Curbing Forced EV Expansion
Back in October, the Biden administration rolled out the National Electric Vehicle Infrastructure Deployment Plan (NEVI), an enormous initiative to dramatically expand the number of electric vehicle (EV) charging stations in each state.
In response, I weighed in on the details of this policy. In particular, I noted the lack of trust in free-market innovation, even though the EV industry was kickstarted and fueled by market forces and ingenuity.
The Missouri legislature appears to be fearful of NEVI opening a Pandora’s Box of EV expansion mandates and is considering ways to curtail it in the upcoming session. House Bill (HB) 184 was recently pre-filed and would create protections for small-business owners subject to onerous local government mandates like the NEVI Deployment Plan. Under this bill, any political subdivision that adopts a rule requiring the installation of charging stations at any non-fueling business would be required to pay all costs associated with the installation, maintenance, and operation.
While I appreciate this pre-filed bill defending the rights of some small business owners, why are fueling-businesses excluded from its protection? If a fueling business does not have charging stations, that probably signals it does not have market demand for that service. Only 1% of cars on the road are electric, and in many rural counties you could probably count the number of EV’s in the community on one hand. When it makes economic sense for fueling businesses to install charging stations, they will, and they shouldn’t be forced to do so prematurely.
Unfortunately, a law protecting against overreaching EV mandates only treats a symptom of the disease—the mandates shouldn’t be happening in the first place. The EV market has been rapidly innovating through fierce competition and expanding due to increased consumer interest. As it grows, restaurants, hotels, fueling-stations, landlords, and other businesses will face economic decisions about whether to add charging stations to their premises to attract consumers. A barbershop with limited parking may not want to build an EV station, but for a landlord, an EV station could be beneficial for luring tenants. Why is the government getting involved when market forces are driving progress on their own? By the time government-mandated projects like NEVI are actually completed, who’s to say that those charging stations will even be up to date?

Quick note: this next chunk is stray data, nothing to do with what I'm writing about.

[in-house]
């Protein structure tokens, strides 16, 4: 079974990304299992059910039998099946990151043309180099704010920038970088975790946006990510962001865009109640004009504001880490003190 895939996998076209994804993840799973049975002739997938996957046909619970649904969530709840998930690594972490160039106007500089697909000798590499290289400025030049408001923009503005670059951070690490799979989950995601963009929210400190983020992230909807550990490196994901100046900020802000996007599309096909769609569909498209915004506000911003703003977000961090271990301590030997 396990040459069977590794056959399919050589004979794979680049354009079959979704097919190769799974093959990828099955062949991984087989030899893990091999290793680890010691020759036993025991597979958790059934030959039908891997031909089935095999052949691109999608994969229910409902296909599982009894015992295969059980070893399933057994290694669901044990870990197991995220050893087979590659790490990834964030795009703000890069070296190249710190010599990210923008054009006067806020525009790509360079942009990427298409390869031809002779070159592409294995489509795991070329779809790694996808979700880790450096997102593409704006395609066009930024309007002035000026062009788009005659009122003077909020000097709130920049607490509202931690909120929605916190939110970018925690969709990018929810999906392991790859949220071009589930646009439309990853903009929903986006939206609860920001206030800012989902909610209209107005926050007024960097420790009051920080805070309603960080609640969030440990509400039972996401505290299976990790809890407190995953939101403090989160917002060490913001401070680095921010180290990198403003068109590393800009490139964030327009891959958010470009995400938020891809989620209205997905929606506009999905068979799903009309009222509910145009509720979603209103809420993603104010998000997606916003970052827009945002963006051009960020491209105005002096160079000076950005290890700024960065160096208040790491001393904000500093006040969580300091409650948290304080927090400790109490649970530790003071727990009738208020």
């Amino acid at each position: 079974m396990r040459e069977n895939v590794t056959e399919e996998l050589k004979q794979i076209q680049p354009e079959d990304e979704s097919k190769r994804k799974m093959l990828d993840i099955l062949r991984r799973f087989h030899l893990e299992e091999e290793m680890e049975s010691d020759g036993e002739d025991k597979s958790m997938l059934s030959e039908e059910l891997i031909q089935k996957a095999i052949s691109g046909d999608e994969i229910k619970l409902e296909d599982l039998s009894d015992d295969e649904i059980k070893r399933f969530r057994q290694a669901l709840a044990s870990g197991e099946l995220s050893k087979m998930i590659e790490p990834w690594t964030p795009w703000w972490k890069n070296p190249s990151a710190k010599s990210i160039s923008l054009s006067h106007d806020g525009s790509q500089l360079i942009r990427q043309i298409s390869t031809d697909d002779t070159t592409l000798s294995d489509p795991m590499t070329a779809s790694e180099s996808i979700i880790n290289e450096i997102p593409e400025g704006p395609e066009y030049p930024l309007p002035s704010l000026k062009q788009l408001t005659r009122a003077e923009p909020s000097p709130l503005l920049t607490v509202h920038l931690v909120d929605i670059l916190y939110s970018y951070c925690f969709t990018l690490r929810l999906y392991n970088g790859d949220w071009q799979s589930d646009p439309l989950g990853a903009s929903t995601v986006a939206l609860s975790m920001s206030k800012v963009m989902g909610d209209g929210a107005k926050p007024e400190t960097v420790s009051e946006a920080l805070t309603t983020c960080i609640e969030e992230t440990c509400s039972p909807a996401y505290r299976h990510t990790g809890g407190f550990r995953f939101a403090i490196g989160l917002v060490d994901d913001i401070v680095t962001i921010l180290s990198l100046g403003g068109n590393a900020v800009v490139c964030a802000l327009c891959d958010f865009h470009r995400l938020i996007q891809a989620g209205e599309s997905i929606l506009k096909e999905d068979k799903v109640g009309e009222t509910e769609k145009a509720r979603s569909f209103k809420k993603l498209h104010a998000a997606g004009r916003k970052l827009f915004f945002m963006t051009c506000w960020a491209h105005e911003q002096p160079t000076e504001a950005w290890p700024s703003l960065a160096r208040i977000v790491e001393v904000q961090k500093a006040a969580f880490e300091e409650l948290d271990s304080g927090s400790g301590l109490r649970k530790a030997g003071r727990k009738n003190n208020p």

These inefficient mandates are unlikely even to significantly increase the convenience and allure of EVs. In a study published by Plug-in America, only 9% of all EV owners said charging stations being too far apart was a major difficulty, and 7% said that there were not enough charging stations at each location. In addition, 60% of EV owners charge their vehicle at home daily. What problem is the government trying to solve if current EV owners are comfortable with the availability of chargers and most of them charge their cars at home?
Hopefully, protections can be put in place for business owners when inefficient EV expansion projects are implemented, but I hope HB 184 will not even need to be invoked.